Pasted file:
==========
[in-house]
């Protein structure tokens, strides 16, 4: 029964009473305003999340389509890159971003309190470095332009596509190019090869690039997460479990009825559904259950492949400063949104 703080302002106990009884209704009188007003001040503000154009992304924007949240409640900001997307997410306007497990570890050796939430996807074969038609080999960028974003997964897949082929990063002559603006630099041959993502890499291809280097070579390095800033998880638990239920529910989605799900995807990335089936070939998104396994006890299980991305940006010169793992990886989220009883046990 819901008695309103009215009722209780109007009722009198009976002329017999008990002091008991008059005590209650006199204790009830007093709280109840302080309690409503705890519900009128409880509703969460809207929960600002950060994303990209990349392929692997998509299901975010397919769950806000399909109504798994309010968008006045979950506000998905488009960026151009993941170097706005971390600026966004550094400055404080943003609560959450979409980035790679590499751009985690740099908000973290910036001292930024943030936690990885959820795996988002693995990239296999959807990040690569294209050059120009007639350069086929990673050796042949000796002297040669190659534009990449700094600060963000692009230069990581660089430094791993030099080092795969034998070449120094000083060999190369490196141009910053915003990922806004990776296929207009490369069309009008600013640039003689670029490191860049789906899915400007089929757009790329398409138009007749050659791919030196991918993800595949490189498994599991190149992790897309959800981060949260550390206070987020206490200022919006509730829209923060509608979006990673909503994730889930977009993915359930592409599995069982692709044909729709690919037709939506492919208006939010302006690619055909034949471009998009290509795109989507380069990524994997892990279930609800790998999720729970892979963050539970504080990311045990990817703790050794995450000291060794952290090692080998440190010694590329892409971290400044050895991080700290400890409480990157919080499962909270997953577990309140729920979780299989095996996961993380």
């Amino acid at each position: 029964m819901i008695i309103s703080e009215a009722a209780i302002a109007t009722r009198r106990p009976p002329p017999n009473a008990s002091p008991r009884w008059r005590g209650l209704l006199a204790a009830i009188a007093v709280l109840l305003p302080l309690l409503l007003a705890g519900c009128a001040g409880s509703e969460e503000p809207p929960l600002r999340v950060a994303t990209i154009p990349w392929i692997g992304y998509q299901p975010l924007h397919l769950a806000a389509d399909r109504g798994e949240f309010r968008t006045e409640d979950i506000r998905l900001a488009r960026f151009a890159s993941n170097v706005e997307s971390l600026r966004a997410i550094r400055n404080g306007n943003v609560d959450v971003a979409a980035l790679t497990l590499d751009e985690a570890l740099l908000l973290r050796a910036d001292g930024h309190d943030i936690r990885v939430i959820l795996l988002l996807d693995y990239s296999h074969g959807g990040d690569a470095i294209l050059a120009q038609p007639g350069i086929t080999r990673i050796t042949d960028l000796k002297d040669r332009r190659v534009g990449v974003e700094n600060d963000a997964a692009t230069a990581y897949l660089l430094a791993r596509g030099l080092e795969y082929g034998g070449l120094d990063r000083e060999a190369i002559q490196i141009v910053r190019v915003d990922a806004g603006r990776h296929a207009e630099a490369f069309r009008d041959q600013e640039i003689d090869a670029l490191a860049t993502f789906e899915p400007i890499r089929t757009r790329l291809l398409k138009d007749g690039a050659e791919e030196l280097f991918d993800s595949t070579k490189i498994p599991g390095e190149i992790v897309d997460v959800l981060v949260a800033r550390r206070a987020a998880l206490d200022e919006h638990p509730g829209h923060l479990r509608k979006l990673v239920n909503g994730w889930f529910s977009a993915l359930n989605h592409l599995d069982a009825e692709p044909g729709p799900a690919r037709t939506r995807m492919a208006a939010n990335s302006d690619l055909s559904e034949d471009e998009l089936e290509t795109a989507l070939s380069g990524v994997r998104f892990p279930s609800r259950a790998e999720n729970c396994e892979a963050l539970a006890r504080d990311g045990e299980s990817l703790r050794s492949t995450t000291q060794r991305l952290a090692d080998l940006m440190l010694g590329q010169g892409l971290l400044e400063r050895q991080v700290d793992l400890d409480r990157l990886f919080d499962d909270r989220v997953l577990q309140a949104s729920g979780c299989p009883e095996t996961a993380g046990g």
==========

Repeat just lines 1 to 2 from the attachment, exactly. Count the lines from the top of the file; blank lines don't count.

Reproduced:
[in-house]
């Protein structure tokens, strides 16, 4: 029964009473305003999340389509890159971003309190470095332009596509190019090869690039997460479990009825559904259950492949400063949104 703080302002106990009884209704009188007003001040503000154009992304924007949240409640900001997307997410306007497990570890050796939430996807074969038609080999960028974003997964897949082929990063002559603006630099041959993502890499291809280097070579390095800033998880638990239920529910989605799900995807990335089936070939998104396994006890299980991305940006010169793992990886989220009883046990 819901008695309103009215009722209780109007009722009198009976002329017999008990002091008991008059005590209650006199204790009830007093709280109840302080309690409503705890519900009128409880509703969460809207929960600002950060994303990209990349392929692997998509299901975010397919769950806000399909109504798994309010968008006045979950506000998905488009960026151009993941170097706005971390600026966004550094400055404080943003609560959450979409980035790679590499751009985690740099908000973290910036001292930024943030936690990885959820795996988002693995990239296999959807990040690569294209050059120009007639350069086929990673050796042949000796002297040669190659534009990449700094600060963000692009230069990581660089430094791993030099080092795969034998070449120094000083060999190369490196141009910053915003990922806004990776296929207009490369069309009008600013640039003689670029490191860049789906899915400007089929757009790329398409138009007749050659791919030196991918993800595949490189498994599991190149992790897309959800981060949260550390206070987020206490200022919006509730829209923060509608979006990673909503994730889930977009993915359930592409599995069982692709044909729709690919037709939506492919208006939010302006690619055909034949471009998009290509795109989507380069990524994997892990279930609800790998999720729970892979963050539970504080990311045990990817703790050794995450000291060794952290090692080998440190010694590329892409971290400044050895991080700290400890409480990157919080499962909270997953577990309140729920979780299989095996996961993380």